Imagine a manufacturing plant in which all the production equipment is continually changing in response to market needs. Robots churning out widgets, for instance, would reconfigure themselves based on data coming in from all points of the widget supply chain, as well as sensors monitoring the factory itself. The result is a smart factory that's more agile and autonomous than previous generations of automation.
Also known as Industry 4.0, the smart factory runs on data and artificial intelligence, but connectivity forms the backbone of operations. The new fifth generation of mobile networks (5G) is a catalyst for this new industrial revolution because it offers much greater speed and bandwidth than previous networks, as well as low latency, or time required for data to travel between two points. 5G will work with and in some cases replace existing fixed, wired connections, making manufacturing more flexible and ready to implement innovations.
5G could replace wired Ethernet as well as Wi-Fi and 4G LTE networks that connect devices in factories, but one 5G supplier is starting with the basics: powering mobile devices and robots. At a new factory in Lewisville, Texas, Swedish telecom Ericsson has been turning out 5G infrastructure equipment with the aid of a 5G network in the plant itself. Ericsson, which is supplying 5G equipment to telecoms in the U.S. such as AT&T, Verizon, Sprint and T-Mobile, has forecast 190 million 5G subscribers by the end of 2020 and 2.8 billion by the end of 2025.
Earlier this year, the first millimeter-wave Street Macro base stations were assembled at the factory. Though the plant is still in partial production, staff are using 5G connectivity to boost production efficiency. For instance, workers are using the 5G network to get augmented reality support from remote experts by sharing video and annotated notes. The network will also be used to guide automated guided vehicles (AGVs) and drones around the facility.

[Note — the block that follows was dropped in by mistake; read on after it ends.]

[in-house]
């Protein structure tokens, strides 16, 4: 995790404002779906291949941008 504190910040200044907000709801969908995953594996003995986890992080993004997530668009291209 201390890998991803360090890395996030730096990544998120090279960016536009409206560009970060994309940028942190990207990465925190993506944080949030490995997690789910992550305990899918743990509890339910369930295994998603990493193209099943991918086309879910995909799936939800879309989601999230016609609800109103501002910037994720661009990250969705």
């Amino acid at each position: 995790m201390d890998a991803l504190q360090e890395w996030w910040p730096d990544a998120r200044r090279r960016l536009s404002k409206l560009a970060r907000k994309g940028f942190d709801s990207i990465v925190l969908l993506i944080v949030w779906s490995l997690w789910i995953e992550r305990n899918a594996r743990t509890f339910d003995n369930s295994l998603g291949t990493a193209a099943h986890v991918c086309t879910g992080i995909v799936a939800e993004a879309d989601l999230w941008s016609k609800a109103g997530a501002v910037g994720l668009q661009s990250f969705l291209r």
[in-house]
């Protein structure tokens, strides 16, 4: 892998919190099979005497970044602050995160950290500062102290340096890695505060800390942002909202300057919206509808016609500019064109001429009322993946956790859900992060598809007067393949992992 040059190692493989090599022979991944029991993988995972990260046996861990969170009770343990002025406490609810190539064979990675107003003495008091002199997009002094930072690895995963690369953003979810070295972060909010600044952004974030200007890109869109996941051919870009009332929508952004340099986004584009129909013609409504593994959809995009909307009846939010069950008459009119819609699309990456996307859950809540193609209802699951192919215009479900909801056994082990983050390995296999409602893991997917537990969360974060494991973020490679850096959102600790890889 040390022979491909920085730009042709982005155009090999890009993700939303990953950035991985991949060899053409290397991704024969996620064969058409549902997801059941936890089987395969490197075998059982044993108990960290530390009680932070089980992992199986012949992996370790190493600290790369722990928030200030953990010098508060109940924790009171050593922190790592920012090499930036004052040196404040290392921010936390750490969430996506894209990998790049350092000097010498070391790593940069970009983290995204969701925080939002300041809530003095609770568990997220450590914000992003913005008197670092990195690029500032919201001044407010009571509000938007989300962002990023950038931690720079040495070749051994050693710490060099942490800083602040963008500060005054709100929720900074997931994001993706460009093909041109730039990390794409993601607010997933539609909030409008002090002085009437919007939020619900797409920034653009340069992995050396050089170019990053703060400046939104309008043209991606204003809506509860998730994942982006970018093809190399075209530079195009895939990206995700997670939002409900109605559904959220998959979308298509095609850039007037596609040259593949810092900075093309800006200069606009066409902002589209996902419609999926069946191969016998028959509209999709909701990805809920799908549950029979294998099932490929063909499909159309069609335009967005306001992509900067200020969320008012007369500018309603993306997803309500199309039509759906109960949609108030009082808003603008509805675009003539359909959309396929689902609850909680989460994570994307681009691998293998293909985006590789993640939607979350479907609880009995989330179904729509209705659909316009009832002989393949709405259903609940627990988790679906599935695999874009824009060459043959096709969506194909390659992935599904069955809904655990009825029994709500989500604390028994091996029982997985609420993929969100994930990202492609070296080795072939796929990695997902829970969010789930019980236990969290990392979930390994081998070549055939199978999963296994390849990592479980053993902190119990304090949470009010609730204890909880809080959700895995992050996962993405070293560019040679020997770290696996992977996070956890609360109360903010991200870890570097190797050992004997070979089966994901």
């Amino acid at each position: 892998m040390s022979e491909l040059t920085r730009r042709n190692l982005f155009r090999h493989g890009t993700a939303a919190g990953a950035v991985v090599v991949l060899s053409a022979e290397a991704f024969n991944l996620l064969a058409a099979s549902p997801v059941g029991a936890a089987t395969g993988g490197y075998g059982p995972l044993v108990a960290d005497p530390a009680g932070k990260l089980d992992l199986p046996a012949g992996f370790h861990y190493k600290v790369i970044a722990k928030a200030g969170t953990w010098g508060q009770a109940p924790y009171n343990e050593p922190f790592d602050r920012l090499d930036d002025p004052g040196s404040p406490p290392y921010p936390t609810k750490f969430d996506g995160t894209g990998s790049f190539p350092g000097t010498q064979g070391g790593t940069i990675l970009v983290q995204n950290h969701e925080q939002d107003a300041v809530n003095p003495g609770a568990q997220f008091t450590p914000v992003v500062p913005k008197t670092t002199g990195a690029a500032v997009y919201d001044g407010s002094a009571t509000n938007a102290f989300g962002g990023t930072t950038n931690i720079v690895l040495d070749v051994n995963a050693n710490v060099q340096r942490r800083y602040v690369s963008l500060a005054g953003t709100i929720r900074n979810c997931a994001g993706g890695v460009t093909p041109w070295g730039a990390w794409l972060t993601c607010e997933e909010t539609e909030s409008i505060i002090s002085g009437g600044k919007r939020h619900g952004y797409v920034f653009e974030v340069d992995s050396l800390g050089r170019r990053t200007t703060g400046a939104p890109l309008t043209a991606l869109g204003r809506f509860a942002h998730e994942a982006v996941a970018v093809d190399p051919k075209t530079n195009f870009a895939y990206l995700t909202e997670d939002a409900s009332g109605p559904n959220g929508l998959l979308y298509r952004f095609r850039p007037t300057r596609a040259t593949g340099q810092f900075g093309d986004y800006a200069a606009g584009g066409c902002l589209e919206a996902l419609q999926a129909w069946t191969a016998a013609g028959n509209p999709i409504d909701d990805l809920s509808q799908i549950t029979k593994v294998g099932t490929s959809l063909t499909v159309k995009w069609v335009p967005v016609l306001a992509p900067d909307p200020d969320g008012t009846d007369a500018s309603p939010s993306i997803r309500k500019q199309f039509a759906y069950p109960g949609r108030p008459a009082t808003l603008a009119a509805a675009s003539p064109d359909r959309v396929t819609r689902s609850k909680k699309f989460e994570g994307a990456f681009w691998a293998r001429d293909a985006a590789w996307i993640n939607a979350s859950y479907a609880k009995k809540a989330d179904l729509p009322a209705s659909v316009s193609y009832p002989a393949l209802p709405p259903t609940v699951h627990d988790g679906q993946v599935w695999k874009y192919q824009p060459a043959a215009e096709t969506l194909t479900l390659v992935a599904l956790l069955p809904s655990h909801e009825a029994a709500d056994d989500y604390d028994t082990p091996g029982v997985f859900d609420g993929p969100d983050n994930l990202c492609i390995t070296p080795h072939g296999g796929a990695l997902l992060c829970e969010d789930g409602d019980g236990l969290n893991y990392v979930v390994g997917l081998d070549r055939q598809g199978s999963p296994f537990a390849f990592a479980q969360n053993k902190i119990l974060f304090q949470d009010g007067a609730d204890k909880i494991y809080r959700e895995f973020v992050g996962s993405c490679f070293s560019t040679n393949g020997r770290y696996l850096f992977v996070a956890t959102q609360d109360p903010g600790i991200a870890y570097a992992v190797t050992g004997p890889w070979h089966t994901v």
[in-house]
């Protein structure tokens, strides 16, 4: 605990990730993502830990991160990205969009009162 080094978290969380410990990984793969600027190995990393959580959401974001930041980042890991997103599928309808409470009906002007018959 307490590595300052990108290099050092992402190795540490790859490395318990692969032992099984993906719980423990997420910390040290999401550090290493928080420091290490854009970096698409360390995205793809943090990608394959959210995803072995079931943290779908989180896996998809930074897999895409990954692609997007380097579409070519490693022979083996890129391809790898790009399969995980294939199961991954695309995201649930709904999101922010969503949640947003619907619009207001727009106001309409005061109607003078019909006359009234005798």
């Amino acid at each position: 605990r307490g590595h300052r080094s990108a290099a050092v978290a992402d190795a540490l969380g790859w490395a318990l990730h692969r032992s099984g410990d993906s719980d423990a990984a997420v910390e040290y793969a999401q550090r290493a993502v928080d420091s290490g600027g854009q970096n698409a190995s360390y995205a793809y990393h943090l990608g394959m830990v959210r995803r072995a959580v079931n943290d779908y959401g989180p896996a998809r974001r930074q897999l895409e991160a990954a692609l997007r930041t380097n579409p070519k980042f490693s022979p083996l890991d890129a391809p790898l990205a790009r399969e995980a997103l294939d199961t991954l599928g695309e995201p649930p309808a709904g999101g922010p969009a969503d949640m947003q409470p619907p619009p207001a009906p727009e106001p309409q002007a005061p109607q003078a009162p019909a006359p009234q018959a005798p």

"Our fast and secure 5G connectivity enables the smart factory with agile operations and flexible production, utilizing industrial solutions such as automated warehouses, automated assembly, packing, product handling and autonomous carts," says Erik Simonsson, head of the Ericsson USA 5G Smart Factory. "The palette of what can be put in action to support business will be endless using 5G. A more efficient production through technology and automation with full throughput and zero downtime."
Those kinds of benefits should propel the growth of smart factories. The Ericsson USA 5G Smart Factory is part of a new wave of manufacturing plants including Stanley Black & Decker's Manufactory in Hartford, Connecticut, that has the potential to add between $1.5 trillion to $2.2 trillion to the global economy annually by 2023, according to a Capgemini Research Institute report issued last year. Connectivity, intelligent automation and cloud-scale data management and analytics are key technologies, according to the report. It describes 5G as "a key enabler of smart factory initiatives as its features would provide manufacturers the opportunity to introduce or enhance a variety of real-time and highly reliable applications… 5G is also unique in that it offers 'network slicing,' allowing the physical spectrum to be split and to be allocated to specific applications."
When it comes to smart factory adoption, China, Germany and Japan lead the way with South Korea, the U.S. and France following on behind, according to Capgemini.
It's unclear how many factories in the U.S. are now smart, but based on an international survey of 912 manufacturers, Capgemini estimates 28% were made smart from 2017 to 2018, just below the global average of 30%.
News about 5G has been dominated by Washington's battle with Huawei Technologies, one of the world's largest smartphone makers, over the influence of the Chinese military. The geopolitical pressure facing Huawei presents a chance for small players to get a bigger slice of the market and influence how 5G will be used.